' ' Cinema Romantico: Friday's Old Fashioned: Two for the Seesaw (1962)

Friday, March 14, 2014

Friday's Old Fashioned: Two for the Seesaw (1962)

In the midst of yet another interminable argument between Jerry Ryan (Robert Mitchum) and Gittel Mosca (Shirley MacLaine), eventual live-in lovers, he makes an empty physical threat which understandably still prompts Gittel to scream. "Stop it," he says. "Somebody might come." "Nobody will come," she replies. "It's New York." That's partly a New York Joke, sure, but it also speaks to the higher truth of "Two for the Seesaw" - that is, these two characters often feel separated from the rest of the world and painfully self-involved.

That it feels this way can likely be attributed to its roots in the stage. Directed by Robert Wise, it was adapted from a Broadway play written by William Gibson by Gibson himself and Isobel Lennart. There are a couple quality sequences, particularly an early one, when our two characters evoke punchers in the ring, sizing each other up before truly beginning to connect. Jerry, we learn, was a lawyer from Omaha who came to New York City following a painful separation from his wife (as Mr. McAllister of "Election" presciently put it: "For centuries people have come to New York seeking refuge from their troubled lives"). All alone, echoed in opening credit shots of him wandering an uninviting city, he turns to the first woman that speaks to him at a freethinking party where he does not belong.

This Gittel is a wannabe dancer with an ulcer, too trusting of suspect men and too whimsically self-destructive. She would seem an odd match for the suit-and-tie favoring Jerry, and this is what they hash out in the film's best scene as what amounts to their "first date", each one pecking at the other to see if he or she will scratch back. The cross-examining lawyer in Jerry is on full-display but Gittel, neurosis aside, gives as good as she gets. She has a cynic's streak, yes, and this is precisely what allows her to sense Jerry is telling himself a few little white lies.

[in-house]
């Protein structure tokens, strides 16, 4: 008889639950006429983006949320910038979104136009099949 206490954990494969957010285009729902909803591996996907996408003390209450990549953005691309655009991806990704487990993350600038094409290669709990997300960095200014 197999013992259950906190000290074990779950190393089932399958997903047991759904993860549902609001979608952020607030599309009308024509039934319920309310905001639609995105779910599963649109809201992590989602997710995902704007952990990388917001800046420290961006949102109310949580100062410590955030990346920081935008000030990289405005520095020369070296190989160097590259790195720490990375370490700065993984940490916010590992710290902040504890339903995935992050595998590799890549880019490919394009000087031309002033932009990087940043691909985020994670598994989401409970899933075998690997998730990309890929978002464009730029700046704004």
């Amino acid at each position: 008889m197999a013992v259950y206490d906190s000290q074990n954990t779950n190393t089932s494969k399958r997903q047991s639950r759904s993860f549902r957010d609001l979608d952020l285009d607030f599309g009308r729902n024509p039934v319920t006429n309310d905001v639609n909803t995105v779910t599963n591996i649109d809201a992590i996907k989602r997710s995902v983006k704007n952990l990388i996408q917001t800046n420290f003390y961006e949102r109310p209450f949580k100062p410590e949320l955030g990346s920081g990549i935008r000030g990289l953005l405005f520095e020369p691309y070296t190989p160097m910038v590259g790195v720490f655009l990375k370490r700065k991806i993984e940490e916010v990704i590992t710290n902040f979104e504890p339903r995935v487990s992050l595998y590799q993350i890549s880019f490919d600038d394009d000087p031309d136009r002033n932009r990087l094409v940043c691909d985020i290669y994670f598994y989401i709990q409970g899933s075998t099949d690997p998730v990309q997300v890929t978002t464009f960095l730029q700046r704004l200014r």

Not that Jerry would ever admit it. Mitchum's vocal timbre has always suggested a charismatic know-it-all, which is perfect for a harsh noir but less appealing for a straight-laced romance. Here, he is less charismatic than merely a know-it-all. Seriously, "Two for the Seesaw"is intended as a love story, except that Jerry comes across much more as a parental figure or self-appointed mentor to Gittel. "Stop rushing to my rescue," she declares, but he pretends not to hear. He wants to fix her up, refine her, put her on a diet, sort out her life goals, as if she's a Greenwich Village Pygmalion minus the satirical notes.

You can sense the possibility of satire. Being released in 1962 you can sense the Eisenhower and Kennedy Administrations running right up against each other in these characters, one on loan from 1950's Suburbia and the other representing 1960's Bohemia. To a degree, these two ideals do battle it out, particularly in the aforementioned "boxing" sequence, but somewhere along the line that gets entangled in an underlit courtship and scenes so stagy with dialogue so repetitive that you will begin clawing at the walls in a hopeless effort to go AWOL and run giddily through the city streets.

If Jerry pushes Gittel to get a handle on her wayward existence then Gittel pushes Jerry to confront his past. He caves, rejecting her offhand marriage proposal, suggesting he knows what's best for her while finally figuring out what's best for himself. Maybe. Or maybe he just ultimately proved he couldn't hack it in the urban jungle. If you can't make it there.....wait, is that how it goes?

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